By Sofia Garré and Irene Wang, MSt History of Art and Visual Culture
This year’s Slade Professor David Ekserdjian kindly offered to hold a workshop for History of Art students in the Department’s Visual Resources Centre. The topic of this event coincided with his Slade Lecture on Michaelangelo: The Sistine Chapel Ceiling. Students had the opportunity to discuss with Professor Ekserdjian the visual historiography of art history since the invention of photography, using examples from the Department’s photographic collections.
The Sistine Chapel, accessed only by a handful of people in its original context, is now open to all visitors who can afford a ticket. Since Michelangelo completed the vault’s decorations in 1512 it has been represented in different mediums, which have enabled this once socially enclosed space to be known to the wider public. Sketches and prints of the chapel initiated this process as early as the Renaissance, but it is only in the late nineteenth century that more reliable and less expensive photographic reproductions grew increasingly popular. In the History of Art Department’s Visual Resources Centre copies from nineteenth century campaigns are held alongside contemporary reproductions.
Professor David Ekserdjian, this year’s Slade Professor at Oxford, explored their historical and documentary importance in a workshop tailored to students. As graduates specialising in Italian Renaissance Art, we felt especially eager to take part. Professor Ekserdjian looked specifically at photographs of Michelangelo’s frescoes, considering how they have been used by scholars and conservators before and after the chapel’s restoration, completed in 1999. Adding an interesting layer to his discussion, he also encouraged us to reflect on changes in accessibility to images and how they have affected the practice and study of the history of art.
© Department of History of Art
The workshop started off with Adolphe Braun’s large photographic prints of the Sistine Chapel, the first photographic survey of this space ever attempted in 1868. Housed in large leather-bound volumes, these prints are themselves works of art, showing beautiful views of Michelangelo’s frescoes. Although objects of clear aesthetic interest, Braun’s photographs failed to capture some of the details due to their low contrast and wide perspective.
This is no fault of Braun’s studio of photographers but of the technology and aesthetic preferences of the period. The prints are large (37x47cm) because they are contact prints and reflect the size of the glass plates used to take the photographs. Photographic technology at the time relied on the collodion wet plate process, which had a slow exposure time, up to several minutes in low light conditions indoors such as the Sistine Chapel. Photographers had to work quickly to coat, sensitize and expose the plate within a time frame of 15 minutes before the collodion set. It was necessary for a portable darkroom to be employed when working in the field. Considering Braun had large scaffolding constructed in order to photograph the ceiling at height, it becomes clear what a huge feat this first photographic survey of the Sistine Chapel was.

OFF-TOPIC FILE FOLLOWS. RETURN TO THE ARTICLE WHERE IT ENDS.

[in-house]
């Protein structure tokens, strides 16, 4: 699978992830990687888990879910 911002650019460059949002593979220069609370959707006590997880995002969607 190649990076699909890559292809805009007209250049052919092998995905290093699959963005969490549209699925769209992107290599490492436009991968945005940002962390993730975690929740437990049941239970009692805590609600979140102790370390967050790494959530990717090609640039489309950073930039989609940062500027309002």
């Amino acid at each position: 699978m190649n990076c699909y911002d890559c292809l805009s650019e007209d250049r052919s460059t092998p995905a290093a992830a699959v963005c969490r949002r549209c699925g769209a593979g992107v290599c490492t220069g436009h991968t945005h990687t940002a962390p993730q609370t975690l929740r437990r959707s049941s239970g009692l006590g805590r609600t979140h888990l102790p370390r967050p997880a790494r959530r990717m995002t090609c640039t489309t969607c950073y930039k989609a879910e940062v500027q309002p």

© Department of History of Art
The Braun photographs are carbon prints which gives them their matte brown tone. Carbon prints can be produced with a variety of colour pigments including reds, browns and cool blues and greys. They are resistant to fading and were commonly used from the 1860s onwards for commercial prints. The matte quality, soft focus and colouring of the photographs give them the look of a painting or drawing. Indeed they are treated as such in their presentation, they are housed in grand portfolio boxes as if they are Renaissance drawings themselves.
As Professor Ekserdjian remarked, Braun’s series, initially released in 1869, constituted a first attempt to replace previously circulating prints and sketches. However, the reach of prints of this size and quality was still relatively limited because of their high cost. The smaller prints distributed by the commercial publishers Alinari and James Anderson later in the nineteenth century, were a partial solution to this problem. At once more affordable these images record more effectively the status of the Chapel before its restoration. Indeed, thanks to their sharper printing, these photographs allow us to see more of the minute features in Michelangelo’s frescoes while, at the same time, showing the extent of their damage.